Grainy photo of Tagimaucia flower floating in a resort pool in Fiji.

Grainy Floating Flower

4. OK, MAYBE JUST ONE FROG

A cane toad on grass taking up a small portion of the frame.

Terrible Photo of Gross Cane Toad

I didn’t actually learn my lesson from the birds. A 50mm cannot do a frog justice, but I couldn’t help myself. There were tons of adorable froggos everywhere. I had to try. I had to commit frog injustice. Upon writing this blog post I discovered what I thought were frogs were actually poisonous cane toads. Gross. Next time I will take a terrible photo of a flying red and green sandwich.

5. THE SUNSET’S FAULT

One of my goals in Fiji was to capture an incredibly perfect sunset that I could keep forever and hold to my chest on the darkest of nights. Almost every evening before sunset I’d set up my camera and wait for the sky to cook up a colorful wonderscape. And every time it was…pretty.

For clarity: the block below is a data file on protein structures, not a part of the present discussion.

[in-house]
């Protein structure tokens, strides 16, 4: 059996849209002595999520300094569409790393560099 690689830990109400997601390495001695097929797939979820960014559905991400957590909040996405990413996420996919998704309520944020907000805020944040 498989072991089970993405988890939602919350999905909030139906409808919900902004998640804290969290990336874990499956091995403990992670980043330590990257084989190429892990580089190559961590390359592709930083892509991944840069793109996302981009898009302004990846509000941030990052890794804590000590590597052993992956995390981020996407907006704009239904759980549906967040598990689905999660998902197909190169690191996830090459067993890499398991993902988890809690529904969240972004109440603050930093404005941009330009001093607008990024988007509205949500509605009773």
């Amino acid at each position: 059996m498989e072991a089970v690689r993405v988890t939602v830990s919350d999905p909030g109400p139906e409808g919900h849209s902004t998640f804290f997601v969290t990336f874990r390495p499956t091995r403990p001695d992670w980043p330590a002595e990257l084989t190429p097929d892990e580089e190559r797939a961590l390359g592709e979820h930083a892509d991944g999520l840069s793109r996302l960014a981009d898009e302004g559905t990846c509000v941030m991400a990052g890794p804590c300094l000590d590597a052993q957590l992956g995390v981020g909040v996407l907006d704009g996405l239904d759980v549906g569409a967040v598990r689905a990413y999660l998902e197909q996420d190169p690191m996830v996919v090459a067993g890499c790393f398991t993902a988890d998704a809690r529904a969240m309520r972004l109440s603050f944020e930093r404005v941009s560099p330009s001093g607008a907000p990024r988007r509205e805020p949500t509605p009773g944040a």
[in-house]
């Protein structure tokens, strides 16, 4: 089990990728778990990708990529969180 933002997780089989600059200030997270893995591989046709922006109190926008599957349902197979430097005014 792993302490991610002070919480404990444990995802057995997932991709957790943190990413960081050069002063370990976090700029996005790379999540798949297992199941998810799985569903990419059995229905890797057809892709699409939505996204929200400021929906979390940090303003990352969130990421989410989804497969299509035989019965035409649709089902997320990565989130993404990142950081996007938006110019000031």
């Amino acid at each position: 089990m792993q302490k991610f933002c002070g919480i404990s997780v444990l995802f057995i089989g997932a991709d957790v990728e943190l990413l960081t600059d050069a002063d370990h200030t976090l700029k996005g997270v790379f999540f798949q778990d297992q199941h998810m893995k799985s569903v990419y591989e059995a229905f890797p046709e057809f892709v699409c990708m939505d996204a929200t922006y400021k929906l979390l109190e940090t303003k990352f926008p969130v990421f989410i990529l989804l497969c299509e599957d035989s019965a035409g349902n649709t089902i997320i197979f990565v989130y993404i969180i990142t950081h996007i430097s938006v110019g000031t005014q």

I didn’t want pretty! I wanted the sky to explode with the jaw-dropping palette of paradise! Self-check: I sound like one of those modeling agents that tells skinny girls they need to lose ten pounds to be worthy of Camera. One sunset did astound me. It faded from glory through our taxi cab window while we drove back from watching Mission: Impossible-Fallout in excessively stained seats. I assured myself there would be plentiful sunset glories in the days ahead. False. At least my family enjoyed the latest Mission: Impossible installment, and I got the opportunity to remember how much I love other movies.

Sunset with palm trees in foreground

Acceptable Sunset